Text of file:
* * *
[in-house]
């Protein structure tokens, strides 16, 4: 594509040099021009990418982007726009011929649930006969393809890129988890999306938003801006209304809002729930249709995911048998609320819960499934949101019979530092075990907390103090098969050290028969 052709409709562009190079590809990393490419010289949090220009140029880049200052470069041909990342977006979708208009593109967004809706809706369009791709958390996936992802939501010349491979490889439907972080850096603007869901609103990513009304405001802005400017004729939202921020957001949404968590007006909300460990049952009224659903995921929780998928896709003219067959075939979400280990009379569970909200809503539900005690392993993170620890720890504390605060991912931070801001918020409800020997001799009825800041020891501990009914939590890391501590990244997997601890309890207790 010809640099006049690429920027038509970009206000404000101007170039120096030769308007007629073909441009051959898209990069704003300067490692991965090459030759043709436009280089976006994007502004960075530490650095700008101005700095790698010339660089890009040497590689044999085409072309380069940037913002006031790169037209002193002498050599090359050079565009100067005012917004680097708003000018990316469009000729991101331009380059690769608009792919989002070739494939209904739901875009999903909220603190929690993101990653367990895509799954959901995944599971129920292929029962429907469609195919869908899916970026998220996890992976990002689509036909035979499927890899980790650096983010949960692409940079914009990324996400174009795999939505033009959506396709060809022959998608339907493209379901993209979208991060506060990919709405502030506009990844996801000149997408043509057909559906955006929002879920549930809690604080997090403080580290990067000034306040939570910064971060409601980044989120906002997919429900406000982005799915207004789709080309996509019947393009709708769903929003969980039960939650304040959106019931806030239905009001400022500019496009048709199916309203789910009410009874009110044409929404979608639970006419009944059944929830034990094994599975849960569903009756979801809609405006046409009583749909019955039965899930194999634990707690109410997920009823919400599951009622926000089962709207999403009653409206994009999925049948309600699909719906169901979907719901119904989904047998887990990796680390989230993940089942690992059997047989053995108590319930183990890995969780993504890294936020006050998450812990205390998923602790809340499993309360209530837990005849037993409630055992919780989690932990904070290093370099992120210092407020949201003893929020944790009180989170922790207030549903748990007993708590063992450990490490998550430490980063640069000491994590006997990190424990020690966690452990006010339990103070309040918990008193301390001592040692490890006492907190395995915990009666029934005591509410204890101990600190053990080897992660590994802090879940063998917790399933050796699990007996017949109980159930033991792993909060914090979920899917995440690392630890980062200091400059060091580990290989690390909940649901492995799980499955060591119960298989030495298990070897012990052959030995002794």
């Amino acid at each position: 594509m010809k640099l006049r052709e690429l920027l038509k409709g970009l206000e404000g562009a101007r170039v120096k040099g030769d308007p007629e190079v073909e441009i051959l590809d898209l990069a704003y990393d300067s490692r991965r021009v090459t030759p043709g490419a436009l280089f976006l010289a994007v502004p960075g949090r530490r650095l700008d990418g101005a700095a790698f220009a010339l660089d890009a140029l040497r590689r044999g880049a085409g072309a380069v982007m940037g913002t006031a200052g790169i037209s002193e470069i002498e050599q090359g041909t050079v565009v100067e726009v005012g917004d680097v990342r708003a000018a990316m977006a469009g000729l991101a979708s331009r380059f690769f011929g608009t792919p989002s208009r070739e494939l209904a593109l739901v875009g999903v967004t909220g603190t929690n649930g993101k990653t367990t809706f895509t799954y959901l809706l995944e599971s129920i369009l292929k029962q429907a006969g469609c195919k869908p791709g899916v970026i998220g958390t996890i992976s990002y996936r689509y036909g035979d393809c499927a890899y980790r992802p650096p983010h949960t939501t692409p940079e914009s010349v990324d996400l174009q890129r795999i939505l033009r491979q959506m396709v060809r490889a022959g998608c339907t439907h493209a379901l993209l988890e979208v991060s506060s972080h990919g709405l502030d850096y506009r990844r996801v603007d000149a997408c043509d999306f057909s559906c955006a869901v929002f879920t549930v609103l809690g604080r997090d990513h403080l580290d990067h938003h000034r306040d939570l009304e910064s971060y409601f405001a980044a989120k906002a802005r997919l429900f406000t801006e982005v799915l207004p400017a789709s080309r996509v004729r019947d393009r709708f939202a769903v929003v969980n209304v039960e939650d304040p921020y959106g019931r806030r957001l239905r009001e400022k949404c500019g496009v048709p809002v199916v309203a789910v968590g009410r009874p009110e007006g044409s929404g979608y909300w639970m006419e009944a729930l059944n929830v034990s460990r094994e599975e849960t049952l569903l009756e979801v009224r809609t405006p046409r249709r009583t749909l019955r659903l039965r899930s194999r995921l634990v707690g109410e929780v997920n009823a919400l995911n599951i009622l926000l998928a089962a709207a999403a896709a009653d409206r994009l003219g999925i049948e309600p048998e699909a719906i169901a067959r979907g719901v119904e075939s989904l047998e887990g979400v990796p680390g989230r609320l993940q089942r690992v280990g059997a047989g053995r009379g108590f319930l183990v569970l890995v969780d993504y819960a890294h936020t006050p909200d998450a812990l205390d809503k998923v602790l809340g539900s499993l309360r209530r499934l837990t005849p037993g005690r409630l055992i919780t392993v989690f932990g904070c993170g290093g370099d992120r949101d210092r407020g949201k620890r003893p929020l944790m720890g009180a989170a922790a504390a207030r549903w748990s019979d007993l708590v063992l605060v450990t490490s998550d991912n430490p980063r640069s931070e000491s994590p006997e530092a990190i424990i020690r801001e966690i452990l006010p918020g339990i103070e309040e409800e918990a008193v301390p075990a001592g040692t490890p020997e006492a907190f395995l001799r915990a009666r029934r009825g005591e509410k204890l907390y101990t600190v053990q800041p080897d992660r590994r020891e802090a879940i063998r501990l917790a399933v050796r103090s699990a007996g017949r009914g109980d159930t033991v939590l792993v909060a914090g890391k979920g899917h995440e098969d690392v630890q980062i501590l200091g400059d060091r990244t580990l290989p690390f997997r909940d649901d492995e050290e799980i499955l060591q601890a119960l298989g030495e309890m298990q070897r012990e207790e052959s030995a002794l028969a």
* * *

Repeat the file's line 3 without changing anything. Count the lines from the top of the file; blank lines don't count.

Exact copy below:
């Amino acid at each position: 594509m010809k640099l006049r052709e690429l920027l038509k409709g970009l206000e404000g562009a101007r170039v120096k040099g030769d308007p007629e190079v073909e441009i051959l590809d898209l990069a704003y990393d300067s490692r991965r021009v090459t030759p043709g490419a436009l280089f976006l010289a994007v502004p960075g949090r530490r650095l700008d990418g101005a700095a790698f220009a010339l660089d890009a140029l040497r590689r044999g880049a085409g072309a380069v982007m940037g913002t006031a200052g790169i037209s002193e470069i002498e050599q090359g041909t050079v565009v100067e726009v005012g917004d680097v990342r708003a000018a990316m977006a469009g000729l991101a979708s331009r380059f690769f011929g608009t792919p989002s208009r070739e494939l209904a593109l739901v875009g999903v967004t909220g603190t929690n649930g993101k990653t367990t809706f895509t799954y959901l809706l995944e599971s129920i369009l292929k029962q429907a006969g469609c195919k869908p791709g899916v970026i998220g958390t996890i992976s990002y996936r689509y036909g035979d393809c499927a890899y980790r992802p650096p983010h949960t939501t692409p940079e914009s010349v990324d996400l174009q890129r795999i939505l033009r491979q959506m396709v060809r490889a022959g998608c339907t439907h493209a379901l993209l988890e979208v991060s506060s972080h990919g709405l502030d850096y506009r990844r996801v603007d000149a997408c043509d999306f057909s559906c955006a869901v929002f879920t549930v609103l809690g604080r997090d990513h403080l580290d990067h938003h000034r306040d939570l009304e910064s971060y409601f405001a980044a989120k906002a802005r997919l429900f406000t801006e982005v799915l207004p400017a789709s080309r996509v004729r019947d393009r709708f939202a769903v929003v969980n209304v039960e939650d304040p921020y959106g019931r806030r957001l239905r009001e400022k949404c500019g496009v048709p809002v199916v309203a789910v968590g009410r009874p009110e007006g044409s929404g979608y909300w639970m006419e009944a729930l059944n929830v034990s460990r094994e599975e849960t049952l569903l009756e979801v009224r809609t405006p046409r249709r009583t749909l019955r659903l039965r899930s194999r995921l634990v707690g109410e929780v997920n009823a919400l995911n599951i009622l926000l998928a089962a709207a999403a896709a009653d409206r994009l003219g999925i049948e309600p048998e699909a719906i169901a067959r979907g719901v119904e075939s989904l047998e887990g979400v990796p680390g989230r609320l993940q089942r690992v280990g059997a047989g053995r009379g108590f319930l183990v569970l890995v969780d993504y819960a890294h936020t006050p909200d998450a812990l205390d809503k998923v602790l809340g539900s499993l309360r209530r499934l837990t005849p037993g005690r409630l055992i919780t392993v989690f932990g904070c993170g290093g370099d992120r949101d210092r407020g949201k620890r003893p929020l944790m720890g009180a989170a922790a504390a207030r549903w748990s019979d007993l708590v063992l605060v450990t490490s998550d991912n430490p980063r640069s931070e000491s994590p006997e530092a990190i424990i020690r801001e966690i452990l006010p918020g339990i103070e309040e409800e918990a008193v301390p075990a001592g040692t490890p020997e006492a907190f395995l001799r915990a009666r029934r009825g005591e509410k204890l907390y101990t600190v053990q800041p080897d992660r590994r020891e802090a879940i063998r501990l917790a399933v050796r103090s699990a007996g017949r009914g109980d159930t033991v939590l792993v909060a914090g890391k979920g899917h995440e098969d690392v630890q980062i501590l200091g400059d060091r990244t580990l290989p690390f997997r909940d649901d492995e050290e799980i499955l060591q601890a119960l298989g030495e309890m298990q070897r012990e207790e052959s030995a002794l028969a």